With a little Transylvanian magic, a whole lot of anticipation and perhaps a bit of time warp, the strange journey known as Rocky Horror has come to Douglas County.
The dinner show will consist of two acts filled with iconic songs such as “The Time Warp,” “Sweet Transvestite” and “Touch-A Touch-A Touch Me.” However, director and lead actor Ian Hutchins warns that if show goers are anticipating a live reenactment of the movie they will be sorely disappointed.
“Things in the script are not the same as the movie,” he said.
“The Rocky Horror Show” was written by Richard O’Brien in the early 1970s. It first came to stage at the London’s Royal Court Theatre in 1973. Two years later, the script was adapted to the big screen as “Rocky Horror Picture Show.” The movie is still in limited theatrical release to this day, making it the longest-running cinematic release in history. The musical also won Best Musical in 1973 from the prestigious Evening Standard Theatre Awards, the oldest theatrical awards ceremony in the United Kingdom.
“While everyone thinks of it as a cult classic, it is such a complex script,” said Hutchins. “You want to give everyone what they are expecting, but you also need to show people that the movie exists as a separate art. This is the Rocky Horror Show, not the Rocky Horror Picture Show.”
Rocky Horror has been a dream of Hutchins since he was in the sixth grade. When he heard the Grand Victorian had acquired the cult classic, he rearranged life plans in order to be involved.
“In the words of the show, all the pieces sort of fit into place,” Hutchins said.
Dr. Frank-N-Furter is Hutchins’ first time stepping out of a supporting role, which he describes as both a rewarding experience and an emotional roller coaster. However, if you ask the cast, it is Hutchins’ love of the character and production that helps draw the entire musical together.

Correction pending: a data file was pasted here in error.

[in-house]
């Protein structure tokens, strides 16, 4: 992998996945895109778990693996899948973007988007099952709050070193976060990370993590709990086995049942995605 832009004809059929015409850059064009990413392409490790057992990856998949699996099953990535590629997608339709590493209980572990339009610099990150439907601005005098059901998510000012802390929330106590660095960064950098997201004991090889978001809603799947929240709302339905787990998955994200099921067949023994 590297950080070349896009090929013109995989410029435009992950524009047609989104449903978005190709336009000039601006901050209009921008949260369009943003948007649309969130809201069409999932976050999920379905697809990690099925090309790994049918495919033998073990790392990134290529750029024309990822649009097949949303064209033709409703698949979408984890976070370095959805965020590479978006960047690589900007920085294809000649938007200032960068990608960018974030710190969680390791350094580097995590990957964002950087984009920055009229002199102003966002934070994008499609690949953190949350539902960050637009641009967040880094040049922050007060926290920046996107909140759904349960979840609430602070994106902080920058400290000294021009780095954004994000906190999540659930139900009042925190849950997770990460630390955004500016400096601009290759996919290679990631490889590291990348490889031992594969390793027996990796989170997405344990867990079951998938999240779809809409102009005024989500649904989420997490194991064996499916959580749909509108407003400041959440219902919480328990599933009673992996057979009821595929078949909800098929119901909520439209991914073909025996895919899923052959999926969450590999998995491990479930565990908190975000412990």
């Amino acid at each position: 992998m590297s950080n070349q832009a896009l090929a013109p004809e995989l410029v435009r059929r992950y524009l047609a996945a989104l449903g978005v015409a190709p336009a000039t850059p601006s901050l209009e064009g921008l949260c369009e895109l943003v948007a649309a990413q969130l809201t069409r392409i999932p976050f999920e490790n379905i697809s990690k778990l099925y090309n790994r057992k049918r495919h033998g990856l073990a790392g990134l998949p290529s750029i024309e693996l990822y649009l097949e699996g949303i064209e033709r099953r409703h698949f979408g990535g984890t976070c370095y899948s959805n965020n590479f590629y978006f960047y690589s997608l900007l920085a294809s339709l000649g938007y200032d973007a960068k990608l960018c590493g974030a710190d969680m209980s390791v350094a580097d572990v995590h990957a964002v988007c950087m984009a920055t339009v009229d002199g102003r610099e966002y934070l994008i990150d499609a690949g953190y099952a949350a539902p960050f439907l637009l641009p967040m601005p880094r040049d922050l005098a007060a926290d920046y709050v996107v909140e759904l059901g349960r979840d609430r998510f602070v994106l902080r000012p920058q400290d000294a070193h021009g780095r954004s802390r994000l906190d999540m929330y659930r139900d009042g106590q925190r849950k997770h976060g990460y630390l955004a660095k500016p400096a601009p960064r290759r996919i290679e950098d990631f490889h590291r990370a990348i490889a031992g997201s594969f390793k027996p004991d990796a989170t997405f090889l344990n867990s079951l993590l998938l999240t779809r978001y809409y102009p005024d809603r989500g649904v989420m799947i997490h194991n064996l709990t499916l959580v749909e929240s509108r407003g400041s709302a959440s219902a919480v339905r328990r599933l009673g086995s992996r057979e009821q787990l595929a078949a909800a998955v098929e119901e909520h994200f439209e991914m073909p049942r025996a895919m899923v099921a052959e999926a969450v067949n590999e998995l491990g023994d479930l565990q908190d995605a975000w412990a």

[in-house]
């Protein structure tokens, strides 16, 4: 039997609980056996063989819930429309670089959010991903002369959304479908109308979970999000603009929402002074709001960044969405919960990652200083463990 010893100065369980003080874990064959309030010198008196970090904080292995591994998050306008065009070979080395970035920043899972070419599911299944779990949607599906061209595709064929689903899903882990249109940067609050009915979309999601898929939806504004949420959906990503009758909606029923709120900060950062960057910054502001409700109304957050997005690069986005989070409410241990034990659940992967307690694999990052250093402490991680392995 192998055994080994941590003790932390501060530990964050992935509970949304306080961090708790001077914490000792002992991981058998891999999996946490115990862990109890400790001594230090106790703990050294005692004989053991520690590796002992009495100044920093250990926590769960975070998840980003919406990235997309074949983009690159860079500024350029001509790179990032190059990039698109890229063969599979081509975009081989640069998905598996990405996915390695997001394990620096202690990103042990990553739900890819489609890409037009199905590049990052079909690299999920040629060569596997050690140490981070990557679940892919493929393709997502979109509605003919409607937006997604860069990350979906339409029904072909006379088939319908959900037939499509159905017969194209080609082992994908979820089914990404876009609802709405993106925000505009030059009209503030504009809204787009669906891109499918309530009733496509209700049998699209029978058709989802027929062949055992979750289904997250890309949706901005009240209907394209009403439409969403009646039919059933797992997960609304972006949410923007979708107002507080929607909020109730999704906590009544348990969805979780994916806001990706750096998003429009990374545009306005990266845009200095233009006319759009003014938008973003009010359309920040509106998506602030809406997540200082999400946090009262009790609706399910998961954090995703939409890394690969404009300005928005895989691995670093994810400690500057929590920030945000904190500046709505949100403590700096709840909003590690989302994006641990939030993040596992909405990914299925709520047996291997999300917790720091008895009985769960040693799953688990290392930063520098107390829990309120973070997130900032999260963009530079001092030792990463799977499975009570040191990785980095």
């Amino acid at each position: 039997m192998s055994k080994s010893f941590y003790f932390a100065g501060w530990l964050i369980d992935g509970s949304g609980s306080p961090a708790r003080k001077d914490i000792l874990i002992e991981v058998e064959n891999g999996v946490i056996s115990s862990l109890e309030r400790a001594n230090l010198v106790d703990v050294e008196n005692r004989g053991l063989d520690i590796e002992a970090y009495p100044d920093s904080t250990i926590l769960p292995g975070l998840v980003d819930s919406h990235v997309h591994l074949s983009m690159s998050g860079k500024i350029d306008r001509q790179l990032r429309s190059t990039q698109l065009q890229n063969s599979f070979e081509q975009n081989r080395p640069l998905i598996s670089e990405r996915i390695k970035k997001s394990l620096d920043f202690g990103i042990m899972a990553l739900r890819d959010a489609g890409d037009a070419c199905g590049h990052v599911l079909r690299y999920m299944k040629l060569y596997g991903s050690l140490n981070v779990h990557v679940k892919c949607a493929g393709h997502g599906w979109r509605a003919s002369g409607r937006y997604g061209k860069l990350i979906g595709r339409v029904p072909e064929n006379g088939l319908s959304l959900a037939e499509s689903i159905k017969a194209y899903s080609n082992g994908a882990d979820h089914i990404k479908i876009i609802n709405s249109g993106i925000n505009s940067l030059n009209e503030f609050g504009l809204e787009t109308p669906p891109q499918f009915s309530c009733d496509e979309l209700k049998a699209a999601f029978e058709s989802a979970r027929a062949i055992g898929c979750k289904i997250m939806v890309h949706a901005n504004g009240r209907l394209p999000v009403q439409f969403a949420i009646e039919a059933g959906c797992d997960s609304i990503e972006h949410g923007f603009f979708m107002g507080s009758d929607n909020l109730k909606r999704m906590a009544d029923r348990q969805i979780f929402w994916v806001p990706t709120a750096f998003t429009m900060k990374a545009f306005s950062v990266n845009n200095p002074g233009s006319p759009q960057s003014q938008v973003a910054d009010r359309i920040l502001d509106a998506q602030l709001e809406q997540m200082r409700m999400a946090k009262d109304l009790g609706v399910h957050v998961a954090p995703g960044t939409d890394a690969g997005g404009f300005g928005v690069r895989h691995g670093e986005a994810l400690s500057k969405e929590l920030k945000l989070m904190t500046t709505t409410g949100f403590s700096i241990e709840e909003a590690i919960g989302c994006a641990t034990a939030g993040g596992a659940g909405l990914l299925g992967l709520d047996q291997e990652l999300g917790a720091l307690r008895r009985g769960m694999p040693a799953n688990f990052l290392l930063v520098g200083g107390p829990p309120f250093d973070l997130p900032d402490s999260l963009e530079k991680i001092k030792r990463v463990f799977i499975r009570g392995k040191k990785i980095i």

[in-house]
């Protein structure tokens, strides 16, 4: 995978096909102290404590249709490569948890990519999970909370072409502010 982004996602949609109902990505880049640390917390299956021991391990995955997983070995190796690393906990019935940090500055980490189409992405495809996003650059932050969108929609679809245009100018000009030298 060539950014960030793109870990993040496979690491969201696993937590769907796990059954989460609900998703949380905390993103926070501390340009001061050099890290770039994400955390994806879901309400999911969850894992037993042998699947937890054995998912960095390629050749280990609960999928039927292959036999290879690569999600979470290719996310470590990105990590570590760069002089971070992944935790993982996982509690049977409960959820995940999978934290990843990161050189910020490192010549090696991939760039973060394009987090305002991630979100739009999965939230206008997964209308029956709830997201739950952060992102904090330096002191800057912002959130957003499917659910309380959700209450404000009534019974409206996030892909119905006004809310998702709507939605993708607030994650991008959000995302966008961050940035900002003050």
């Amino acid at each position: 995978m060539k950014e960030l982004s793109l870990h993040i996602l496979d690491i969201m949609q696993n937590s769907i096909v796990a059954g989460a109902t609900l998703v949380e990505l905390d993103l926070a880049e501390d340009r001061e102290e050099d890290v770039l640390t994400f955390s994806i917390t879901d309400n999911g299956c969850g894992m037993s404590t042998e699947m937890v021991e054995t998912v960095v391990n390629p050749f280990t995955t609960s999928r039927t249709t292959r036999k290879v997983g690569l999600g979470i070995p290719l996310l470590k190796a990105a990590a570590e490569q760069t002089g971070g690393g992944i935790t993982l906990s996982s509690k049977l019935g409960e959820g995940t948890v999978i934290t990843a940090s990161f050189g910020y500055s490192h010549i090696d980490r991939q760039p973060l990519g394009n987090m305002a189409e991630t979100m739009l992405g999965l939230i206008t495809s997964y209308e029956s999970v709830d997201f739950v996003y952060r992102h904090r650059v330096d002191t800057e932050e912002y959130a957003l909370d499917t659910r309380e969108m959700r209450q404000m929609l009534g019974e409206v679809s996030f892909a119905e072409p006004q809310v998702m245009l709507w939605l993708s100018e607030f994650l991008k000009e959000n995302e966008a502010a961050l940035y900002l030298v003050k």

Hutchins has directed five shows in the past and performed in over 35 others, but this is the first time he’s done both roles simultaneously.
However, with a cast of around 15 members, Hutchins is not the only performer to take on multiple roles. Eliza Garcia has not only taken on the challenge of choreographer, but she will also be playing the Usherette and a Transylvanian; Ryan Norman will be the hero Brad, but is also the music director; and Erika Pennington will be the face of Magenta, but has also played a large role as assistant director.
The cast has worked hard to give nuance to each character. Perhaps the biggest evolution is Janet, played by accomplished actress Lacy Antonio. Janet evolves from a prudish and doe-eyed girl, whose only goal is to get married and have babies, to a far more open minded and awakened young woman.
“This is definitely bringing me more out of my box.” Antonio said. “I have never been more uncomfortable in a show in my life, but it is in a good state. It is broadening my horizons.”
The show has an age restriction of 17 and older, a condition fans should not find surprising. The movie had a R rated content advisory.
Joanne and Marcus Ogle, who reopened the theatre earlier this year, have made numerous updates to the stage, lighting and sound system for this new production. One major change was the removal of a jackknife stage wall and the creation of a rotating wall, which allows for easy transitions between scenes.
Both Oct. 26 and 27 shows have already sold out, spurring the Ogles to include two new nights on Nov. 2 and 3. These new shows will not have a dedicated dinner, but instead have appetizers.
The Halloween show will open two hours early for a party with appetizers, games and a costume contest. The contest will be judged by the Rocky Horror cast, with a grand prize of $200 to the best costume and $50 to a runner up. Limited seats are still available.
“It’s amazing — you tell people you are going to do (Rocky Horror) and suddenly they change, their whole demeanor,” Joanne Ogle said. “They get really excited.”